Samoan Houses Built to Withstand Cyclones and a Tsunami

Samoan Houses Built to Withstand Cyclones and a Tsunami

For Green Cross CEO Mara Bun, who was a judge in the World Bank Development Marketplace’s Climate Change Adaptation competition, a stand out winner was an innovative post-Tsunami initiative to put indigenous knowledge into practice through the construction of three model Samoan houses (Fale) in three coastal sites.

Mara Bun was a judge in the World Bank Development Marketplace’s Climate Change Adaptation competition in Washington DC which awarded up to $200,000 for innovative community adaptation proposals.

Innovative ideas from East Asia and the Pacific stood out this year, with 5 projects from the region being awarded funding at the 2009 Global Development Marketplace, a competitive grant program to fund innovation in development. Four of the winning projects came from the Philippines and one from the Pacific Island nation of Samoa.

The 2009 contest—‘100 Ideas to Save the Planet’— set a simple challenge: come up with one idea from your own communities to help save the planet and its people from the effects of climate change. This ninth annual Development Marketplace was co-sponsored by the Global Environment Facility (GEF), the International Fund for Agricultural Development (IFAD), the Danish Ministry of Foreign Affairs, and the World Bank Institute.

The event, which ran from 10-13 November 2009, featured 100 finalists from 47 countries selected from over 1,700 project proposals. East Asia & Pacific fielded 19 finalists this year, with 5 securing grant funding for their projects. Nine countries from the region including The Philippines, Cambodia, Indonesia, Laos, Vietnam, and Samoa were represented.

“The Development Marketplace is an important part of our mission to break down funding barriers and promote innovative entrepreneurial ideas at the grass-roots level.” said Monique Barbut, CEO and Chairperson of the Global Environment Facility (GEF).

Traditional Pacific know-how in building design could become one of the most effective ways for Pacific Islanders to withstand the impacts of climate change. That’s the fervent belief and mission of one of the winners of the 2009 Development Marketplace – Tafaoimalo (Loudeen) Parsons from the Samoa-based Afeafe o Vaetoefaga Pacific Academy of Cultural Restoration, Research and Development.

Loudeen, who recently witnessed first-hand the aftermath of a tsunami which hit Samoa, says traditional Samoan houses survived the wave’s impacts where western housing did not.

“Driving around in the most affected areas, what’s really noticeable rising out of the destruction are the traditional Samoan houses and buildings – still standing beside some of the western housing that was completely demolished.”

The Samoan fale (pronounced farl-eh) is round in construction and lashed and tied together with afa – an organic sennit rope. Afa is made by twisting together the fibers of dry coconut husks. The lashing work is traditionally done by elderly men while women make the thatch for the domed roof of the fale – either from coconut palm leaves or sugar cane.

In 2003, when Loudeen’s organization wanted to renovate an old surviving fale in the capital Apia for its headquarters, it was very hard to find people with knowledge about lashing, thatch-making and traditional construction. A New Zealand-based Tongan specialist in lashing was brought to Samoa to work with a number of elders who then passed the revived techniques onto their sons and daughters.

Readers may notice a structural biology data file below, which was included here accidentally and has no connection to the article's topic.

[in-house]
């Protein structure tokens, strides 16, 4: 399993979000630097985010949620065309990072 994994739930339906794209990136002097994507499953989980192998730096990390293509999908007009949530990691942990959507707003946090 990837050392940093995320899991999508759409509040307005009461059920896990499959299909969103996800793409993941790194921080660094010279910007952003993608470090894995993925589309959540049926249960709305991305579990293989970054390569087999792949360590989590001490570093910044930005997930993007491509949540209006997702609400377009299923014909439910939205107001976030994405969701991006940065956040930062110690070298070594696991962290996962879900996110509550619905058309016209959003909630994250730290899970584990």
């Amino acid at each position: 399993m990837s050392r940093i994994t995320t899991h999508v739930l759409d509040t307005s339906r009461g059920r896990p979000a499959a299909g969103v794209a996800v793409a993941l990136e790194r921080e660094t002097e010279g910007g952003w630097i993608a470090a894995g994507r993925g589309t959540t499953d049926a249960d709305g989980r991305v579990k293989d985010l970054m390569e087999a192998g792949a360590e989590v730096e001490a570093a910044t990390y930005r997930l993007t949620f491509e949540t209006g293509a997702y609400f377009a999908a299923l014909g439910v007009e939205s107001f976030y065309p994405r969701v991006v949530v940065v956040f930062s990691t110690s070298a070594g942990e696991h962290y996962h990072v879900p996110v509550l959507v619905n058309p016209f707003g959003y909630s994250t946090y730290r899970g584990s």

Now, fales and traditional building techniques are becoming more sought after. “These houses are important culturally and ceremonially,” says Loudeen. “They’re also better to look at and much cooler in our climate.”

With climate risks increasing in the Pacific and cyclones expected to become more intense and frequent, there is growing interest in returning to the housing of old – not least because they are less dangerous in a cyclone. “In the cyclones we’ve seen in the past few years, people have been injured or killed by falling concrete blocks that are reinforced with steel or by flying sheets of corrugated iron,” says Loudeen.

Through the Development Marketplace award, three communities across two islands will be engaged in a program to build three model houses using traditional techniques.

“They will be places where people can learn and try out the construction methods and just be involved in the process of building. It becomes a practical place of learning and gathering – young women can re-learn how to do the thatching and how to make woven blinds and young men can learn about sennit lashing. They will be like hubs of learning.”

About the Development Marketplace
The Development Marketplace is a competitive grant program that identifies and funds innovative, early-stage development projects with high potential for impact and replication. The program is co-sponsored by the Global Environment Facility (GEF), the International Fund for Agricultural Development (IFAD), the Danish Ministry of Foreign Affairs, and the World Bank Institute.

This year’s contest gathered ideas around climate adaptation in developing countries placing special focus on indigenous communities dealing with climate risks, climate adaptation and disaster risk management, and managing climate risks in ways that provide multiple benefits—eliciting ideas to help people deal with the effects of climate change, especially those living in some of the earth’s most vulnerable ecosystems.

A rigorous assessment by 200 specialists from within and outside the World Bank Group narrowed the list of 1,700 proposals to 100 finalists who were invited to present their ideas in Washington, D.C. this week. Since 1998, the Development Marketplace has awarded more than $61 million to initiatives identified through global, regional, and country competitions.


Leave a Reply